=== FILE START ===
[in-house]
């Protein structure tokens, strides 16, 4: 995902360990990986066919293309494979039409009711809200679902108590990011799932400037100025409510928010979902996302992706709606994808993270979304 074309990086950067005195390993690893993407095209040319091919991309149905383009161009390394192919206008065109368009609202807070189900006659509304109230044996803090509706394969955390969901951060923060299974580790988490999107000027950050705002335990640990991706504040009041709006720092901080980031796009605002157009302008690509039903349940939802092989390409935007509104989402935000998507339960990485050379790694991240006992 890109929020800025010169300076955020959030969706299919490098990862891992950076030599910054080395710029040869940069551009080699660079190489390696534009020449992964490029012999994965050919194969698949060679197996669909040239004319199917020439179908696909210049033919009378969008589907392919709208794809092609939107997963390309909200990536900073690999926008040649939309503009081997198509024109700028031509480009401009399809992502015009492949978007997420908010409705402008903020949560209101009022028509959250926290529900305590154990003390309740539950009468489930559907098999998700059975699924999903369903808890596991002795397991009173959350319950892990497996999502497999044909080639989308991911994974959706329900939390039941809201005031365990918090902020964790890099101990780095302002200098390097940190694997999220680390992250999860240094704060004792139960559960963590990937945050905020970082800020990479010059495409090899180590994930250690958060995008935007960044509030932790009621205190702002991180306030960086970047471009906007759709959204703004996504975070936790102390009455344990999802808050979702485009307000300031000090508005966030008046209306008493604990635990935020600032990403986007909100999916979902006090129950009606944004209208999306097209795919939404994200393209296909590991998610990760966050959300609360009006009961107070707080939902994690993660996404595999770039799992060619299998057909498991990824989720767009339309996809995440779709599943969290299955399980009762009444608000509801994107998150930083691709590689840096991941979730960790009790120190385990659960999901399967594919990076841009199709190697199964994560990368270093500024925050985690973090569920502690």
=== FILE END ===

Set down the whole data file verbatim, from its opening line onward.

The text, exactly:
[in-house]
């Protein structure tokens, strides 16, 4: 995902360990990986066919293309494979039409009711809200679902108590990011799932400037100025409510928010979902996302992706709606994808993270979304 074309990086950067005195390993690893993407095209040319091919991309149905383009161009390394192919206008065109368009609202807070189900006659509304109230044996803090509706394969955390969901951060923060299974580790988490999107000027950050705002335990640990991706504040009041709006720092901080980031796009605002157009302008690509039903349940939802092989390409935007509104989402935000998507339960990485050379790694991240006992 890109929020800025010169300076955020959030969706299919490098990862891992950076030599910054080395710029040869940069551009080699660079190489390696534009020449992964490029012999994965050919194969698949060679197996669909040239004319199917020439179908696909210049033919009378969008589907392919709208794809092609939107997963390309909200990536900073690999926008040649939309503009081997198509024109700028031509480009401009399809992502015009492949978007997420908010409705402008903020949560209101009022028509959250926290529900305590154990003390309740539950009468489930559907098999998700059975699924999903369903808890596991002795397991009173959350319950892990497996999502497999044909080639989308991911994974959706329900939390039941809201005031365990918090902020964790890099101990780095302002200098390097940190694997999220680390992250999860240094704060004792139960559960963590990937945050905020970082800020990479010059495409090899180590994930250690958060995008935007960044509030932790009621205190702002991180306030960086970047471009906007759709959204703004996504975070936790102390009455344990999802808050979702485009307000300031000090508005966030008046209306008493604990635990935020600032990403986007909100999916979902006090129950009606944004209208999306097209795919939404994200393209296909590991998610990760966050959300609360009006009961107070707080939902994690993660996404595999770039799992060619299998057909498991990824989720767009339309996809995440779709599943969290299955399980009762009444608000509801994107998150930083691709590689840096991941979730960790009790120190385990659960999901399967594919990076841009199709190697199964994560990368270093500024925050985690973090569920502690």